At the other end of the spectrum, Vermont and Maine have seen construction employment decline by 6% and 7% respectively during the past 12 months. Housing prices there have been essentially flat in recent years, while construction costs, like labor and building materials, have continued to rise. In parts of the Midwest, like Indiana, shrinking populations have reduced housing prices to such an extent that home prices are below the replacement cost of new construction, and it simply doesn’t make sense to build.

The weakest housing market of all is the West, however, where single-family housing completions were down 33.6% over the year ending February 2019, according to data from the U.S. Census Bureau. The Bay Area, Los Angeles, and Seattle are adding jobs faster than affordable places to live. Although home prices are rising rapidly, construction is limited by zoning restrictions and the Not-in-My-Back-Yard (NIMBY) phenomenon of opposition to development.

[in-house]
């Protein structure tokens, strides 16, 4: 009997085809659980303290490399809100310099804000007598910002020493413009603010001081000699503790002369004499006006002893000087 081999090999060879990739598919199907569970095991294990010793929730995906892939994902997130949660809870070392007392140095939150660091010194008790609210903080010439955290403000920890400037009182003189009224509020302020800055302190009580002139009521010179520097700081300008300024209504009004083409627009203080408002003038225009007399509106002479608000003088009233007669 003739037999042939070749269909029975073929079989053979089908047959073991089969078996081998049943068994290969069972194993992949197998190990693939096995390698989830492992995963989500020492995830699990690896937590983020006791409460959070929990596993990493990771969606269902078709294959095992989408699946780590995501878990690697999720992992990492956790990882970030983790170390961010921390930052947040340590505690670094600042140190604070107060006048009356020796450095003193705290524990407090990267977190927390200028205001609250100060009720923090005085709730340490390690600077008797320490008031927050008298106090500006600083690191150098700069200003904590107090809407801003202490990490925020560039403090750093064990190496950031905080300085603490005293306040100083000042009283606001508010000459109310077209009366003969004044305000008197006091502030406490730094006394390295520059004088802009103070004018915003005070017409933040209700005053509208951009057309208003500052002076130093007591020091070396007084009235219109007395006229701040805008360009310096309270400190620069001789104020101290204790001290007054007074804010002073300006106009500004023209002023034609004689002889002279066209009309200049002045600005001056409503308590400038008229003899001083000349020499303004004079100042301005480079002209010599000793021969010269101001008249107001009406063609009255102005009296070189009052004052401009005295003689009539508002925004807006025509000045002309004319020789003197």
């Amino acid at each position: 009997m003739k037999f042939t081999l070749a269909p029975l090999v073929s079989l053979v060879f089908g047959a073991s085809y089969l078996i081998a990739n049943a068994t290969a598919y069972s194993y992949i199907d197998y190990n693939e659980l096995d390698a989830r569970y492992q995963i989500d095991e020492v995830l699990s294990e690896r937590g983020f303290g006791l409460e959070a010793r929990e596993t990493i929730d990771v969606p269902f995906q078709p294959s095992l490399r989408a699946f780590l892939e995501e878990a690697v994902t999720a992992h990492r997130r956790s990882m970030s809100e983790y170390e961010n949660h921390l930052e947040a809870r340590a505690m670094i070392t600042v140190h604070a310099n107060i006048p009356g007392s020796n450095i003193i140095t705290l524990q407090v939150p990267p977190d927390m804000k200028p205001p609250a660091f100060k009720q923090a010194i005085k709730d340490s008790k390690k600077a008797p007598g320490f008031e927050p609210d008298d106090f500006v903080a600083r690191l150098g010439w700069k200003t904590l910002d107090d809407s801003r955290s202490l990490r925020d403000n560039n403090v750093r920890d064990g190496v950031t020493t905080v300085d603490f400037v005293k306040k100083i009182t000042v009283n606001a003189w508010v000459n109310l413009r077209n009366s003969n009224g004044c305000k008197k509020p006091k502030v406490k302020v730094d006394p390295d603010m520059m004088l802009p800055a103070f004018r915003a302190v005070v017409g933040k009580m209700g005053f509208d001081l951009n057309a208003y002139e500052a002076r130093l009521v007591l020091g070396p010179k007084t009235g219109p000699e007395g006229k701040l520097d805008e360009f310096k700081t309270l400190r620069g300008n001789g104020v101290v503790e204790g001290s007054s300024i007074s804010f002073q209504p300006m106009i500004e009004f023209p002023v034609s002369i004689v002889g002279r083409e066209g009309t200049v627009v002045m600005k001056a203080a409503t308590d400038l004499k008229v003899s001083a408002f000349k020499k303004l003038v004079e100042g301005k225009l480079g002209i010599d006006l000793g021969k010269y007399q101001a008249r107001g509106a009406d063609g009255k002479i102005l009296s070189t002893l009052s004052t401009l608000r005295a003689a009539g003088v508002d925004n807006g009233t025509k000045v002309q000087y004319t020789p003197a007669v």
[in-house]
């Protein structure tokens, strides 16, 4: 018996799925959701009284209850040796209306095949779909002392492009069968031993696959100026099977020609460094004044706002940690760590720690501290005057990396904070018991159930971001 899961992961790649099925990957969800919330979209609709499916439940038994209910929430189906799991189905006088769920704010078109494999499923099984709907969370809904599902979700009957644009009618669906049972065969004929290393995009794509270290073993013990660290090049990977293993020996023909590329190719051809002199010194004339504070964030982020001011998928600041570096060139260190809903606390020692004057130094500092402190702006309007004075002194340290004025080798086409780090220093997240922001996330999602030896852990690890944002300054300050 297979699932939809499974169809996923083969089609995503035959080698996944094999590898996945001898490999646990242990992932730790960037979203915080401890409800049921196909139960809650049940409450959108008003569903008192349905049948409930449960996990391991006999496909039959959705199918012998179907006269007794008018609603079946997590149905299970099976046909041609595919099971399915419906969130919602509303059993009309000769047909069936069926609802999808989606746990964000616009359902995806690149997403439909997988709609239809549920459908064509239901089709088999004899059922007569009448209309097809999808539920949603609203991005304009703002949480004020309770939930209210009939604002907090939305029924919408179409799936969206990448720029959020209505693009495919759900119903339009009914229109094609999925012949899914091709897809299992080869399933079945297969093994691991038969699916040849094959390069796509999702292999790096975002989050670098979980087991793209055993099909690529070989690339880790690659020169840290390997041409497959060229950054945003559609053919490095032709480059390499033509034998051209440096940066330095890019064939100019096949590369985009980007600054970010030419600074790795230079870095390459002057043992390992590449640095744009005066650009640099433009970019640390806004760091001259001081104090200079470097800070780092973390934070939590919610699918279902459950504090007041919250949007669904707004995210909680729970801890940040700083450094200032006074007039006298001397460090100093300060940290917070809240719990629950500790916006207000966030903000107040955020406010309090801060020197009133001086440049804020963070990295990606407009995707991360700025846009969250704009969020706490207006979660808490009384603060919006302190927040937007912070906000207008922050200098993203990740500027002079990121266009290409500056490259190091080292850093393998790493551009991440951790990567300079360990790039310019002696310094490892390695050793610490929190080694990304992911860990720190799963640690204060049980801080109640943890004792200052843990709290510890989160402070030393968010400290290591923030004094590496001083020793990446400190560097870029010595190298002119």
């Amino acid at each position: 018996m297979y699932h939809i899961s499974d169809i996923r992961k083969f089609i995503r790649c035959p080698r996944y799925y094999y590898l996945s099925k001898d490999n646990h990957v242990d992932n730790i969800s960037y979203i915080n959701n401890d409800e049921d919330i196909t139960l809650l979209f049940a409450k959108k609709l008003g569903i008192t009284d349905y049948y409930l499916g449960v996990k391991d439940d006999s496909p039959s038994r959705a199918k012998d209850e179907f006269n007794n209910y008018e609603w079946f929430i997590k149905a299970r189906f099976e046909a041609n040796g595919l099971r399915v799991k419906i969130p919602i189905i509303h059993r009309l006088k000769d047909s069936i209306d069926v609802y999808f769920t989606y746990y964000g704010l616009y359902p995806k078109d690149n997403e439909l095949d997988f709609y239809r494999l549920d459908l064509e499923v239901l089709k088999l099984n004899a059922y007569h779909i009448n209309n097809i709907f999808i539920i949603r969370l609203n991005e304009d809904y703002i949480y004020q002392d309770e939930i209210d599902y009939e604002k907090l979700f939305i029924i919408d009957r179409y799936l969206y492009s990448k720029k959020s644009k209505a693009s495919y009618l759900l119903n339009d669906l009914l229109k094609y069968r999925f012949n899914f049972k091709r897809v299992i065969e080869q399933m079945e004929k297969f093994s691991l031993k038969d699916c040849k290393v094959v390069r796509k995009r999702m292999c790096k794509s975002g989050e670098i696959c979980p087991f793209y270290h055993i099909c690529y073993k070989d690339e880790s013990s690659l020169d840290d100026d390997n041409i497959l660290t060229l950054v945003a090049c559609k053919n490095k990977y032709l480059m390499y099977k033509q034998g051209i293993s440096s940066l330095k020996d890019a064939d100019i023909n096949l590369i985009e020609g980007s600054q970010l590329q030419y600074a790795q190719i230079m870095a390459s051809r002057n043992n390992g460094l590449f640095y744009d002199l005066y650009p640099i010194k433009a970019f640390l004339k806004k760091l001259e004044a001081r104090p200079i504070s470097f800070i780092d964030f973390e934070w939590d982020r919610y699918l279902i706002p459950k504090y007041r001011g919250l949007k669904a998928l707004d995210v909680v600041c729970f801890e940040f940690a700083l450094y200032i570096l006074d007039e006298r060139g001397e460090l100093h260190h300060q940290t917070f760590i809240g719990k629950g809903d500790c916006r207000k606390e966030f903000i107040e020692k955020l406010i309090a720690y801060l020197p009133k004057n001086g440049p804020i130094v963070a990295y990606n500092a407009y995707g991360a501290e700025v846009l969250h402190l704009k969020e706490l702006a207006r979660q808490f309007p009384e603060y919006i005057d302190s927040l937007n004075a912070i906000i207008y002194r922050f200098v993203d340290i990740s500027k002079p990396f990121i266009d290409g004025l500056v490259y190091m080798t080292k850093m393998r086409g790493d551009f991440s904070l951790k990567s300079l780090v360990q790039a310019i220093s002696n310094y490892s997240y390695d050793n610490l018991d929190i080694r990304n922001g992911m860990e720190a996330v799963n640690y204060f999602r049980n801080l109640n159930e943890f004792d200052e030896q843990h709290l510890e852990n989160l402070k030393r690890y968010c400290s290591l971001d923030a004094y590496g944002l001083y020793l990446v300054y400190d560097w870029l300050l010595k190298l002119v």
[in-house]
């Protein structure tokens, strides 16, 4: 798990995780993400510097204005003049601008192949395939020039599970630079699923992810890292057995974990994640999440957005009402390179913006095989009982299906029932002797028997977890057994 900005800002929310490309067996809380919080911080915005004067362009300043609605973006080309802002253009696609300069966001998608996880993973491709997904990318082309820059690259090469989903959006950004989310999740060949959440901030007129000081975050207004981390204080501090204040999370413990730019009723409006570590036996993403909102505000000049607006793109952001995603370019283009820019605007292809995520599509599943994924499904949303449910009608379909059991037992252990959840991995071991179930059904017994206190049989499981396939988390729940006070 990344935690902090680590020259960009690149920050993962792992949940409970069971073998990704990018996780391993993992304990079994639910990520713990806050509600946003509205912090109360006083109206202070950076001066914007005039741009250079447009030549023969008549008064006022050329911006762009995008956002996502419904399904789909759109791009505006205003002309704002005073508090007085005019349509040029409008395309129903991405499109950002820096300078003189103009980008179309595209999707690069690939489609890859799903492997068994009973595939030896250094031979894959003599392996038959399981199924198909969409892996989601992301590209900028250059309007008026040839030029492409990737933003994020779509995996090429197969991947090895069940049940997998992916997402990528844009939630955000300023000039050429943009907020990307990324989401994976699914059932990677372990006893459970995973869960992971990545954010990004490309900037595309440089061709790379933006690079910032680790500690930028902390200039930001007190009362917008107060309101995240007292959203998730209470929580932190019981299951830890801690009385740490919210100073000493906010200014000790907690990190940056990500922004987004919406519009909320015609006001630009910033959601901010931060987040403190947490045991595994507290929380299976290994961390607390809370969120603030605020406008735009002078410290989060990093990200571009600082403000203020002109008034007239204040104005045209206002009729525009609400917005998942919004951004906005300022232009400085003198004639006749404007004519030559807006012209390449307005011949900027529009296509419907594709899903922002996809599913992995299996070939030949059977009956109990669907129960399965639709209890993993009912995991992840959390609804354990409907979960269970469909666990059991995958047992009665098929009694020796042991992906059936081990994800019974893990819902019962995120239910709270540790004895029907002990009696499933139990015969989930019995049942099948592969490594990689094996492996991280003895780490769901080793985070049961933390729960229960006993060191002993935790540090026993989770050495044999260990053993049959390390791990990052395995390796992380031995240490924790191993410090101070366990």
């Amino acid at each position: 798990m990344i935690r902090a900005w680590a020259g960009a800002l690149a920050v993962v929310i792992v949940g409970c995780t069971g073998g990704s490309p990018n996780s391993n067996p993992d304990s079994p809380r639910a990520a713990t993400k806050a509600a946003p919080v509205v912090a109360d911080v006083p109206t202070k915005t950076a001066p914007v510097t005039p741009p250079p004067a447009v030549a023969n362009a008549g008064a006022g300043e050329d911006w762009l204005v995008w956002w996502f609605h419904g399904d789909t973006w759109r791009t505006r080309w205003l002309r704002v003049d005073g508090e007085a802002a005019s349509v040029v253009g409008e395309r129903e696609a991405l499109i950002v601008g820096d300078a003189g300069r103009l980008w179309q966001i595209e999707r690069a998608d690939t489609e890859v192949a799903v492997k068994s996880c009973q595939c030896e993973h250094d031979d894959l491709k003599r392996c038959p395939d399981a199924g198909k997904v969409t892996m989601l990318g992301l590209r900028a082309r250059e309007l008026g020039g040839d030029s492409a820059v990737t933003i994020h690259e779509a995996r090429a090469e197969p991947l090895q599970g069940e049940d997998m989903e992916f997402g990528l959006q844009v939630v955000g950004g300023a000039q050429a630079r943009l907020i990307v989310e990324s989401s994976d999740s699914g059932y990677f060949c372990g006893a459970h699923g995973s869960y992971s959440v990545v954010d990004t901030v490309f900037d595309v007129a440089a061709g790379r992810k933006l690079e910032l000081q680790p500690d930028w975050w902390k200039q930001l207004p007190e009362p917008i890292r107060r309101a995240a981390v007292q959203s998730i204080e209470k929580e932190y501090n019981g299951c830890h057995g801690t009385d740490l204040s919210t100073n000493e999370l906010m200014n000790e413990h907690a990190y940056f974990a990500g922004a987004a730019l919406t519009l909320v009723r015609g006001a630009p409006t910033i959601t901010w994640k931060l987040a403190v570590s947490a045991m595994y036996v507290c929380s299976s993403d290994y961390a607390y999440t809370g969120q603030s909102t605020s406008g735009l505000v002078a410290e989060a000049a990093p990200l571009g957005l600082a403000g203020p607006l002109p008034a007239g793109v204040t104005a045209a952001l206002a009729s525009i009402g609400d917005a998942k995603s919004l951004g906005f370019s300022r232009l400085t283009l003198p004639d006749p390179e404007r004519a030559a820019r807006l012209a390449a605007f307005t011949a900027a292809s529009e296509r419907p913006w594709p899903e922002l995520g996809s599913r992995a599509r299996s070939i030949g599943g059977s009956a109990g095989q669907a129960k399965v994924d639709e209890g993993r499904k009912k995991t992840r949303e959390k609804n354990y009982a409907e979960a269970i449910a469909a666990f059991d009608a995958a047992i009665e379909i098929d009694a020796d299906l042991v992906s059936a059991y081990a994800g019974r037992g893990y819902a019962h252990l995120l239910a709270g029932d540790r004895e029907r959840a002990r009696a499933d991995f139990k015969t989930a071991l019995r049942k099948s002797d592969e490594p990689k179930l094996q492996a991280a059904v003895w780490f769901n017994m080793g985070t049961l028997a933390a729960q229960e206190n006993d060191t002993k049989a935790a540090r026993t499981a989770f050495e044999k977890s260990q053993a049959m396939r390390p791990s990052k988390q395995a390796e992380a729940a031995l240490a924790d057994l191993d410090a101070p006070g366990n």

Why Falling Mortgage Rates and Rising Oil Prices are Good News

Despite housing construction being relatively subdued nationally during the past few months, there is reason for optimism as we head into the 2019 spring/summer home-buying season. Construction is among the industries most sensitive to interest rates, and mortgage rates have now fallen almost 70 basis points over the past four months, hitting the lowest levels in a year. In February, new home sales finally appeared to start bouncing back. Healthy growth in sales and remodeling activity could support further growth in employment among residential remodelers, which grew 9.5% over the past 12 months.